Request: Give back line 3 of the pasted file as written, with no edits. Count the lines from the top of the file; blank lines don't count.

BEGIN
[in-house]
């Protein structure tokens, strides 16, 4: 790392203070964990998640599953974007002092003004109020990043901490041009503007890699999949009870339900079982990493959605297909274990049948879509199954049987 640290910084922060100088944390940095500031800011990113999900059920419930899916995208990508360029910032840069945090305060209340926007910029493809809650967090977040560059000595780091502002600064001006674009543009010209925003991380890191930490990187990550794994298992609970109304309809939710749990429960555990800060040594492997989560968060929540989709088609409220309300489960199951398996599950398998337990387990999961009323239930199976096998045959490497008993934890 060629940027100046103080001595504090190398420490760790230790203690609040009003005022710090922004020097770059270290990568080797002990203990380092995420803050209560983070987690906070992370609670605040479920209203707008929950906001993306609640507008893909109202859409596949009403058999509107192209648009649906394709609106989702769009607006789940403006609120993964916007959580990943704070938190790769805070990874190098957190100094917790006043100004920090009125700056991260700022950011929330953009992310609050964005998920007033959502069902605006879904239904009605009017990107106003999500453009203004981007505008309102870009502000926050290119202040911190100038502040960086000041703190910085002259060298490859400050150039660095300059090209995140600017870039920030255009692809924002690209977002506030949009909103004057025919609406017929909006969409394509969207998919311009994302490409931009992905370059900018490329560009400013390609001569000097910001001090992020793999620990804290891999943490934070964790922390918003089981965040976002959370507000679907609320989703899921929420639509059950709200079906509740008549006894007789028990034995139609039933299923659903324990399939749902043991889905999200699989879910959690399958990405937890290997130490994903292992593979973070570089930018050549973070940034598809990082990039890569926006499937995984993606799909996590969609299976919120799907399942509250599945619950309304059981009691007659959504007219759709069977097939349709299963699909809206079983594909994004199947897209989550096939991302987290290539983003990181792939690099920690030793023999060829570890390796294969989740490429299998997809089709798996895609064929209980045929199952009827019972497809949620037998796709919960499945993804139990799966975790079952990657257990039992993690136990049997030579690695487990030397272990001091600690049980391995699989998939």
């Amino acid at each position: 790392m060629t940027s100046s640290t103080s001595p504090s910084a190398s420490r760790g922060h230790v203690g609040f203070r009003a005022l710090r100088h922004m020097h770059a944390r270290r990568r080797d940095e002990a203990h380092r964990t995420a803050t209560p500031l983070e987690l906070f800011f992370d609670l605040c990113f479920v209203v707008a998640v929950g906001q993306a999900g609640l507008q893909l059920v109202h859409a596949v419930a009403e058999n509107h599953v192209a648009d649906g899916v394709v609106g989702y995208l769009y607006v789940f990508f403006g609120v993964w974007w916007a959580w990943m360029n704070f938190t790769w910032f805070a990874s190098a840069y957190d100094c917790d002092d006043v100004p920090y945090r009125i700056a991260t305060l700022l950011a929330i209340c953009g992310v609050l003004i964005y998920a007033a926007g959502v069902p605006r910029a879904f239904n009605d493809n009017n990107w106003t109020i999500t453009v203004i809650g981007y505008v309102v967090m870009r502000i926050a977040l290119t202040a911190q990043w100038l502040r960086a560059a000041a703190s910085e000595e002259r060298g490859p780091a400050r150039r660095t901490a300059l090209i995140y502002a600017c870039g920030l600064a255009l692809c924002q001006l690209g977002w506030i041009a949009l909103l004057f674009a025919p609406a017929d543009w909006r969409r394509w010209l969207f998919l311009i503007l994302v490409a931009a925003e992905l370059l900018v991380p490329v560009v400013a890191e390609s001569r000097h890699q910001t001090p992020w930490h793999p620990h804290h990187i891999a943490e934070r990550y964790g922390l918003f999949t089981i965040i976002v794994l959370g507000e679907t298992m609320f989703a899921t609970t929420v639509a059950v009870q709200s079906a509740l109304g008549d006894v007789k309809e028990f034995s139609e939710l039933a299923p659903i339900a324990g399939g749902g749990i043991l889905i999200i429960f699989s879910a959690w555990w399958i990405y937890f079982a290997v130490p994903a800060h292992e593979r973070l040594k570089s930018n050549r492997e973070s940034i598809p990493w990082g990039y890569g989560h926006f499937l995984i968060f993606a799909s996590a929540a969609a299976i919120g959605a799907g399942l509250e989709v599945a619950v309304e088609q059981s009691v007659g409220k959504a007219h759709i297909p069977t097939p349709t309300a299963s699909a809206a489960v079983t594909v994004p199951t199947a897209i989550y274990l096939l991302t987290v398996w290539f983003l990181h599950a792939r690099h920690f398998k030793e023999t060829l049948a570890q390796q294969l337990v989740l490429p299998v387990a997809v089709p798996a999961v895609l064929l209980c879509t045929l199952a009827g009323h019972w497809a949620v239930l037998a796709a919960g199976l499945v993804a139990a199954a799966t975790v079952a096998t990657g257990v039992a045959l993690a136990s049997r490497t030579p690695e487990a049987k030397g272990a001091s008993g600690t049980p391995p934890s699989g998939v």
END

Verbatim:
């Amino acid at each position: 790392m060629t940027s100046s640290t103080s001595p504090s910084a190398s420490r760790g922060h230790v203690g609040f203070r009003a005022l710090r100088h922004m020097h770059a944390r270290r990568r080797d940095e002990a203990h380092r964990t995420a803050t209560p500031l983070e987690l906070f800011f992370d609670l605040c990113f479920v209203v707008a998640v929950g906001q993306a999900g609640l507008q893909l059920v109202h859409a596949v419930a009403e058999n509107h599953v192209a648009d649906g899916v394709v609106g989702y995208l769009y607006v789940f990508f403006g609120v993964w974007w916007a959580w990943m360029n704070f938190t790769w910032f805070a990874s190098a840069y957190d100094c917790d002092d006043v100004p920090y945090r009125i700056a991260t305060l700022l950011a929330i209340c953009g992310v609050l003004i964005y998920a007033a926007g959502v069902p605006r910029a879904f239904n009605d493809n009017n990107w106003t109020i999500t453009v203004i809650g981007y505008v309102v967090m870009r502000i926050a977040l290119t202040a911190q990043w100038l502040r960086a560059a000041a703190s910085e000595e002259r060298g490859p780091a400050r150039r660095t901490a300059l090209i995140y502002a600017c870039g920030l600064a255009l692809c924002q001006l690209g977002w506030i041009a949009l909103l004057f674009a025919p609406a017929d543009w909006r969409r394509w010209l969207f998919l311009i503007l994302v490409a931009a925003e992905l370059l900018v991380p490329v560009v400013a890191e390609s001569r000097h890699q910001t001090p992020w930490h793999p620990h804290h990187i891999a943490e934070r990550y964790g922390l918003f999949t089981i965040i976002v794994l959370g507000e679907t298992m609320f989703a899921t609970t929420v639509a059950v009870q709200s079906a509740l109304g008549d006894v007789k309809e028990f034995s139609e939710l039933a299923p659903i339900a324990g399939g749902g749990i043991l889905i999200i429960f699989s879910a959690w555990w399958i990405y937890f079982a290997v130490p994903a800060h292992e593979r973070l040594k570089s930018n050549r492997e973070s940034i598809p990493w990082g990039y890569g989560h926006f499937l995984i968060f993606a799909s996590a929540a969609a299976i919120g959605a799907g399942l509250e989709v599945a619950v309304e088609q059981s009691v007659g409220k959504a007219h759709i297909p069977t097939p349709t309300a299963s699909a809206a489960v079983t594909v994004p199951t199947a897209i989550y274990l096939l991302t987290v398996w290539f983003l990181h599950a792939r690099h920690f398998k030793e023999t060829l049948a570890q390796q294969l337990v989740l490429p299998v387990a997809v089709p798996a999961v895609l064929l209980c879509t045929l199952a009827g009323h019972w497809a949620v239930l037998a796709a919960g199976l499945v993804a139990a199954a799966t975790v079952a096998t990657g257990v039992a045959l993690a136990s049997r490497t030579p690695e487990a049987k030397g272990a001091s008993g600690t049980p391995p934890s699989g998939v």